Just compute the instantaneous power p(t) = v(t) i(t) and integrate over one cycle.

All of this assumes an ideal (actually, a perfect) transfomer. In an actual transformer, with a magnetic core, you need to consider different kind of losses, such as the energy that has to be lost in magnetizing the core material and the ohmic losses in the windings.

The reason I wrote "perfect" instead of "ideal" is that an ideal transformer is a mythical beast like an unicorn which is so detached from real life that can be confusing. An ideal transformer works even at DC, and it has an infinite input impedance when the secondary is open (which is equivalent to consider an infinite inductance for the primary coil). This means that the current is zero when the secondary is open (so no power at all, at any time); but then how can you build the magnetic flux? Simple: the core has infinite permeability! No wonder people get confused by transformers.

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For an ideal transformer, the core is assumed to be linear with infinite permeability. As a result, the energy stored in the magnetic core $\int\frac{B^2}{2 \mu}d\tau $ is zero. There is therefore no need to take it into account in the energy balance. So, the power supplied at the input is entirely supplied to the load at the output.

Edit :

If you consider this transformer as two mutually coupled circuits, you must introduce the inductance coefficients $L_1$, $L_2$ and $M$.

With proper conventions, the equations are: $u_1=L_1 \frac{di_1}{dt}+M \frac{di_2}{dt}$ and $u_2=L_2 \frac{di_2}{dt}+M \frac{ di_1}{dt}$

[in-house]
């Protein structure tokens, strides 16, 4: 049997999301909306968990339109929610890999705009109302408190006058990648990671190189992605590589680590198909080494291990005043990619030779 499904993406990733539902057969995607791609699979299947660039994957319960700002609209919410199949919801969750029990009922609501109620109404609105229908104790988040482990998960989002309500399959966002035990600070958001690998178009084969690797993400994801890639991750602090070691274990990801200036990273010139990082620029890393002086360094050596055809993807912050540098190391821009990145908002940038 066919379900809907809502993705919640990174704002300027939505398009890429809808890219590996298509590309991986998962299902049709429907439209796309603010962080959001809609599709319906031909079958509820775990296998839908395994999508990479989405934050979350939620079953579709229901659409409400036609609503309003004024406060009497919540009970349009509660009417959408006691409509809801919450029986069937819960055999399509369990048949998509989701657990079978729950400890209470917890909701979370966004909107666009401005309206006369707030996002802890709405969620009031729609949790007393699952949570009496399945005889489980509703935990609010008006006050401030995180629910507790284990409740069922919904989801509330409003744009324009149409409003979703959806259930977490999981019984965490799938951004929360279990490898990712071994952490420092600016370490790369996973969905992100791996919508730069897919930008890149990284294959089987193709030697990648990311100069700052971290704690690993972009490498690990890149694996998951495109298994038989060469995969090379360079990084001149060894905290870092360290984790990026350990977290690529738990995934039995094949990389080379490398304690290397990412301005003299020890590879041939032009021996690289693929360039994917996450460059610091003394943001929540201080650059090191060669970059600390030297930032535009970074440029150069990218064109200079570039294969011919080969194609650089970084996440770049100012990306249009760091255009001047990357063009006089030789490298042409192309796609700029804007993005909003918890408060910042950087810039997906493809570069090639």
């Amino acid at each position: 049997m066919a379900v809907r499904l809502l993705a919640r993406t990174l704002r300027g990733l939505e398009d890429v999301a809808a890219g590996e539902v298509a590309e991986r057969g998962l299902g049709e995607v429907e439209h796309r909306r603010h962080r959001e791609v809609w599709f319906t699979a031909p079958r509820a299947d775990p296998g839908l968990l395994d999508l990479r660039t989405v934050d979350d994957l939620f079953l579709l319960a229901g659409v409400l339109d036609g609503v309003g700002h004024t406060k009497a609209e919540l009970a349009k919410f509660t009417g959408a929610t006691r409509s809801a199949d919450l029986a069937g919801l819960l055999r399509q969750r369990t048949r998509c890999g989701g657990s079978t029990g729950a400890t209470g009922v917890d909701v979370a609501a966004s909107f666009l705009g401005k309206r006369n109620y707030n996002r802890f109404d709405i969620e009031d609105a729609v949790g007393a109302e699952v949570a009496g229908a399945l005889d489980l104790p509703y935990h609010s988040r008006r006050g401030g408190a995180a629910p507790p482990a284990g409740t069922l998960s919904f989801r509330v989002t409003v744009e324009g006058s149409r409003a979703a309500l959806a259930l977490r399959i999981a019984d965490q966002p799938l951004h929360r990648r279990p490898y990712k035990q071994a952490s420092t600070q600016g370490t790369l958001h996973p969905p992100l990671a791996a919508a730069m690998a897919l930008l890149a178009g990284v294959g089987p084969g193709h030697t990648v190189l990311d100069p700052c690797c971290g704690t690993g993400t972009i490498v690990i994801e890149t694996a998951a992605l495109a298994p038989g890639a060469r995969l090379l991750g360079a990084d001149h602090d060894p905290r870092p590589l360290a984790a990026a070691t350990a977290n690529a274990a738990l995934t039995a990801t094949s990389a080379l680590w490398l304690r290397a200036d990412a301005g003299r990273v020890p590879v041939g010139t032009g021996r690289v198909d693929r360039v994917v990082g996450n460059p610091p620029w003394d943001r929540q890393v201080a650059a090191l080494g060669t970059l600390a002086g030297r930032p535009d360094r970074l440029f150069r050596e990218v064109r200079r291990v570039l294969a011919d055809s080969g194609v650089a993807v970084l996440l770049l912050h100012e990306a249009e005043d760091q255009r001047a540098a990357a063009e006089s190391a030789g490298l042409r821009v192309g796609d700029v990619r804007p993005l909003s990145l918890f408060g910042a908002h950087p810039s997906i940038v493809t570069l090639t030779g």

By multiplying the first by $i_1$ and the second by $i_2$ and adding the two, we find: $u_1 i_1=L_1 i_1 \frac{di_1}{dt}+M i_1 \frac{di_2}{dt}+ L_2 i_2 \frac{di_2}{dt}+M i_2 \frac{di_1}{dt} – u_2 i_2$

With the chosen conventions, $P_1 = u_1 i_1$ is the power supplied at the input and $P_2 = - u_2 i_2$ the power received by the load at the output.

We therefore have: $ P_1= P_2+ \frac{d}{dt}((1/2) L_1 i_1^2 + (1/2) L_1 i_1^2 + M i_1 i_2)$

By introducing the magnetic energy $E_m = (1/2) L_1 i_1^2 + (1/2) L_1 i_1^2 + M i_1 i_2$ :

$ P_1= P_2+ \frac{dE_m}{dt}$

In the case of a periodic regime, the mean of the time derivative is zero and it comes $ <P_1>= <P_2>$

Hope it can help and sorry for my poor english.

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  • $\begingroup$ Thanks. What happens in the case above, when there is no core? $\endgroup$
    – Rd Basha
    Mar 22 at 10:19
  • $\begingroup$ I added an edit to deal with the case of two circuits coupled by mutual inductance. $\endgroup$ Mar 23 at 10:17
  • $\begingroup$ How do you show that the mean of the time derivative is zero? $\endgroup$
    – Rd Basha
    Mar 23 at 11:50
  • $\begingroup$ This is only true for a periodic signal. Either you write the average of the derivative over a period and since it is periodic, the integral of the derivative is zero. Either you use Fourier series: the derivative of the constant part (the average) disappears during the derivation. $\endgroup$ Mar 23 at 18:35